Saturday, February 21, 2015
Why Do I Parent The Way I Do?
Have you ever wondered why you parent the way you do? As a parent do you feel the need to discipline over silly little things and find yourself relaxed over things that other parents find important. For example, “My children must wear their bike helmets if they ride their bike, but when they get on their skateboards, I don’t require them to put on a helmet.” Or, “When my daughter’s room is messy, I take away her cell phone but if she breaks her curfew, I seem to let her off the hook.” Sometimes our rational doesn’t make sense. The good news is this might be something you can blame on your parents.. at least part of it anyway. We usually parent how our parents did, even if we hated how they did it. Why? Because often that is the only example we know. These examples are impressed upon our minds during childhood and represent much of what is referred to as “the unconscious”. The mind organizes itself into separate and discrete areas to deal with life’s circumstances. Later on as parents if we are unprepared in how we will deal with a situation we depend on our unconscious. It probably drives you crazy to watch your parents discipline your children, their grandchildren. Many of their parenting techniques seem antiquated. Take for example spanking. Spanking used to be considered a positive form of discipline. We know better now. Many studies have been done on spanking in the U.S. and other countries. The evidence is clear that the effects of spanking are negative. The American Academy of Pediatrics and other professional organizations take a clear stand against the physical punishment of children. Many of these parenting flaws in our lives end up becoming the “norm” in our homes because we were raised with them. The good news is if we understand where our parenting skills originated, they are easier to analyze and change. Improvement comes when we can acknowledge that we are doing it wrong. Then it is important to believe these behaviors are preventable or can be changed. Parents should be able to identify the methods they are using as uplifting and beneficial or harmful and damaging. Children give immediate feedback to your parenting. Pay attention to their behavior and what they say. This type of parenting helps especially if you remember how you felt when your parents used those same tactics on you. Some parents go so far as to let their children set their own rules and punishments. Oft times the kids set stricter on themselves than the parents would be. One thing to remember: You must be an example and model the behavior you desire. Children are too bright to be told to do one thing while they watch you do another. Be honest with your kids and in your dealings with others. Tell the truth. Admit to your children when you make mistakes in your parenting and apologize for them. Apologize when you get angry. Explain to your children what upsets you and why. If you find you cannot change all of your quirky behaviors you can at least acknowledge and laugh about them. This humorous act alone will give your kids the option for change. Maggie Stevens/ParentFix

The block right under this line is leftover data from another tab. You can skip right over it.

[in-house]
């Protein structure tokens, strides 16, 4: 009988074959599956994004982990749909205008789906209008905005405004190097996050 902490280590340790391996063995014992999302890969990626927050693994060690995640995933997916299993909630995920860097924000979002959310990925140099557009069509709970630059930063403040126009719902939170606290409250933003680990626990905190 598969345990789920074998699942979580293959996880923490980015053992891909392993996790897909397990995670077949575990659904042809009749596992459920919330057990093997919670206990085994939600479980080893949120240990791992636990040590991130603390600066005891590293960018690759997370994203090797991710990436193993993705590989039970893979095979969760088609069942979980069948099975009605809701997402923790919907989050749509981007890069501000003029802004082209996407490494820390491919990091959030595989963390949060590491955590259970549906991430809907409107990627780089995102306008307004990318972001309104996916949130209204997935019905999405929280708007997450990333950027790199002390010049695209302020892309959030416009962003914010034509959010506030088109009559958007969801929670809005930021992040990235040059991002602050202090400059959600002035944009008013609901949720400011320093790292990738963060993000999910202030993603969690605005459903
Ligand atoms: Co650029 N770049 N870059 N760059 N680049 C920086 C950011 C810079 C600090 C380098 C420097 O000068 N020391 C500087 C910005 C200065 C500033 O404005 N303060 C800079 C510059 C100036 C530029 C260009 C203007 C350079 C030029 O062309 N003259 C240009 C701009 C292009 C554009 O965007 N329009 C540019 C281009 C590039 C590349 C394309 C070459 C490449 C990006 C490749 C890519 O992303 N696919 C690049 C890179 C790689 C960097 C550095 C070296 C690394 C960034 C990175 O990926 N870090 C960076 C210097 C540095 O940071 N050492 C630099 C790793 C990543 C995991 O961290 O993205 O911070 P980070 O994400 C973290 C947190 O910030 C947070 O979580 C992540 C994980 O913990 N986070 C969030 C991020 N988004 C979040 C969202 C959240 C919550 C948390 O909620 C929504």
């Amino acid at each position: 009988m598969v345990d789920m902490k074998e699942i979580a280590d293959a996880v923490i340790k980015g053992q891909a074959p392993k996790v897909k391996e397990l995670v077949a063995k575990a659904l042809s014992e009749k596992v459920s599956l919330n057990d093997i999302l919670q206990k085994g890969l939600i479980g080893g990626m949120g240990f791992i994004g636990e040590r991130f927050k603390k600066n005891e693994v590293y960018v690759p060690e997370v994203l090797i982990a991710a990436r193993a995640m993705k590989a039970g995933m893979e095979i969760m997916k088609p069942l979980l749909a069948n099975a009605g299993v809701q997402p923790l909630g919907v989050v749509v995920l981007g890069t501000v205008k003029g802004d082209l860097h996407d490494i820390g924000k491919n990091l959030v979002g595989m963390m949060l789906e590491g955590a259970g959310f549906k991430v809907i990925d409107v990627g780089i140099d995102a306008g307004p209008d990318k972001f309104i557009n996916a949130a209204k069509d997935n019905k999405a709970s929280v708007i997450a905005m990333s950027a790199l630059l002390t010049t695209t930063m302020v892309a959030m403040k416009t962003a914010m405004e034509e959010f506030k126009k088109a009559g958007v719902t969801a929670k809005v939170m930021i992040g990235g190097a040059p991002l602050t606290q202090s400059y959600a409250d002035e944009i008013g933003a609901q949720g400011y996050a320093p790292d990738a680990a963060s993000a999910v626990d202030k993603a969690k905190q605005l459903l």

Posted by Maggie Stevens at 9:59 PM No comments:
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